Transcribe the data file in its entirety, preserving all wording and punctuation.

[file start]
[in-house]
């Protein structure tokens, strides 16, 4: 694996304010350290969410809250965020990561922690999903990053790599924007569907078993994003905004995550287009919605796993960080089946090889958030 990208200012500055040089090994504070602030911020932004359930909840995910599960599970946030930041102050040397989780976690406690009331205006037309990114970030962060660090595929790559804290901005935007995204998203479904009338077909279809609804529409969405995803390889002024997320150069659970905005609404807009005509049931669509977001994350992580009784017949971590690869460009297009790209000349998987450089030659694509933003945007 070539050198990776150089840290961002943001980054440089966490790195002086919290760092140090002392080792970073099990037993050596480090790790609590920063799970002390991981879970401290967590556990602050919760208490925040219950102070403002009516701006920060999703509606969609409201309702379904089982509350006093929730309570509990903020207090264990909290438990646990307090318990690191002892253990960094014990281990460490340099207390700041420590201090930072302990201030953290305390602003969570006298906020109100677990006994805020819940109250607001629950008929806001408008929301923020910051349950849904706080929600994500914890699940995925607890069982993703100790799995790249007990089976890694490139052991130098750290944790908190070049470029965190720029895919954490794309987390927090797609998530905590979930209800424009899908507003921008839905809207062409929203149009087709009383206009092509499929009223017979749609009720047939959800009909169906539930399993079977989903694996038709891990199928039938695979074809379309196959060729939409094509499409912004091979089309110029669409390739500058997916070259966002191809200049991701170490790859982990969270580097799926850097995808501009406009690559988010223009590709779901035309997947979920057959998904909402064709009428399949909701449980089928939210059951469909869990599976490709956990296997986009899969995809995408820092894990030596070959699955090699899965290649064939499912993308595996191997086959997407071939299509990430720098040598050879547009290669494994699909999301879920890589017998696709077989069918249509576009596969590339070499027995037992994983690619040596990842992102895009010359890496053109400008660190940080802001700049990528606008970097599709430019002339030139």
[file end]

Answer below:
[in-house]
């Protein structure tokens, strides 16, 4: 694996304010350290969410809250965020990561922690999903990053790599924007569907078993994003905004995550287009919605796993960080089946090889958030 990208200012500055040089090994504070602030911020932004359930909840995910599960599970946030930041102050040397989780976690406690009331205006037309990114970030962060660090595929790559804290901005935007995204998203479904009338077909279809609804529409969405995803390889002024997320150069659970905005609404807009005509049931669509977001994350992580009784017949971590690869460009297009790209000349998987450089030659694509933003945007 070539050198990776150089840290961002943001980054440089966490790195002086919290760092140090002392080792970073099990037993050596480090790790609590920063799970002390991981879970401290967590556990602050919760208490925040219950102070403002009516701006920060999703509606969609409201309702379904089982509350006093929730309570509990903020207090264990909290438990646990307090318990690191002892253990960094014990281990460490340099207390700041420590201090930072302990201030953290305390602003969570006298906020109100677990006994805020819940109250607001629950008929806001408008929301923020910051349950849904706080929600994500914890699940995925607890069982993703100790799995790249007990089976890694490139052991130098750290944790908190070049470029965190720029895919954490794309987390927090797609998530905590979930209800424009899908507003921008839905809207062409929203149009087709009383206009092509499929009223017979749609009720047939959800009909169906539930399993079977989903694996038709891990199928039938695979074809379309196959060729939409094509499409912004091979089309110029669409390739500058997916070259966002191809200049991701170490790859982990969270580097799926850097995808501009406009690559988010223009590709779901035309997947979920057959998904909402064709009428399949909701449980089928939210059951469909869990599976490709956990296997986009899969995809995408820092894990030596070959699955090699899965290649064939499912993308595996191997086959997407071939299509990430720098040598050879547009290669494994699909999301879920890589017998696709077989069918249509576009596969590339070499027995037992994983690619040596990842992102895009010359890496053109400008660190940080802001700049990528606008970097599709430019002339030139």